CDC: prevalence of COPD high among some nonsmokers
(HealthDay)—The prevalence of chronic obstructive pulmonary disease (COPD) among individuals who have never smoked is high in certain industries and occupations, according to research published in the April 5 issue of the U.S. Centers for Disease Control and Prevention Morbidity and Mortality Weekly Report.
Girija Syamlal, M.B.B.S., from the National Institute for Occupational Safety and Health in Morgantown, West Virginia, and colleagues used National Health Interview Survey data to examine COPD prevalence among adults aged ≥18 years who have never smoked and who were employed.
The researchers found that 2.2 percent of the estimated 106 million workers who had never smoked had COPD. Prevalence was highest among workers aged ≥65 years, women, and those reporting fair/poor health (4.6, 3.0, and 6.7 percent, respectively). The highest COPD prevalence rates were seen among workers in the information industry and office and administrative support occupations (both 3.3 percent). The highest prevalence rates among women were seen among those employed in the information industry and in the transportation and material moving occupation (5.1 and 4.5 percent, respectively); the highest prevalence rates among men were observed among those employed in the agriculture, forestry, fishing, and hunting industry and the administrative and support, waste management, and remediation service industry (both 2.3 percent).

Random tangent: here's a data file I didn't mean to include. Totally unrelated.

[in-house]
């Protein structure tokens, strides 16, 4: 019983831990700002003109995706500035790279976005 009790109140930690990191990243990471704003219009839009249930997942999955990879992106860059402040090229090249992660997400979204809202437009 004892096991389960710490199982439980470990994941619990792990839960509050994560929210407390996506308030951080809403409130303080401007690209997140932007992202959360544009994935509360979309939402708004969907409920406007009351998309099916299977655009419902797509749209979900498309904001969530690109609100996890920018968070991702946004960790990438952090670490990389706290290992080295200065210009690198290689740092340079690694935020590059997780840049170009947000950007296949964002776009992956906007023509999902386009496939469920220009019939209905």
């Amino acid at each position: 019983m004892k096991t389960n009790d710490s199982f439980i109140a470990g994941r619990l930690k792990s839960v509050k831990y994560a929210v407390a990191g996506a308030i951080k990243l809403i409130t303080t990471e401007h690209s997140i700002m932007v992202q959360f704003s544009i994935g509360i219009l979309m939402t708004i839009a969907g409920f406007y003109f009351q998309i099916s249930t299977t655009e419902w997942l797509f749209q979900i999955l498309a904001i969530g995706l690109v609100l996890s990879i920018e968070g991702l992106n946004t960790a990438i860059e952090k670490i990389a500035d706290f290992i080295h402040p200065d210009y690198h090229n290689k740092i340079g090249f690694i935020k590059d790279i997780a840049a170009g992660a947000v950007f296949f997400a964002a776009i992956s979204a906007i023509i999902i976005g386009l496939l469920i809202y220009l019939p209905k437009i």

"Efforts to reduce adverse workplace exposures (including exposure to dust, vapors, fumes, chemicals, and indoor and outdoor air pollutants) and promote research to characterize the many contributing risk factors in COPD are needed to reduce the prevalence of COPD," the authors write.
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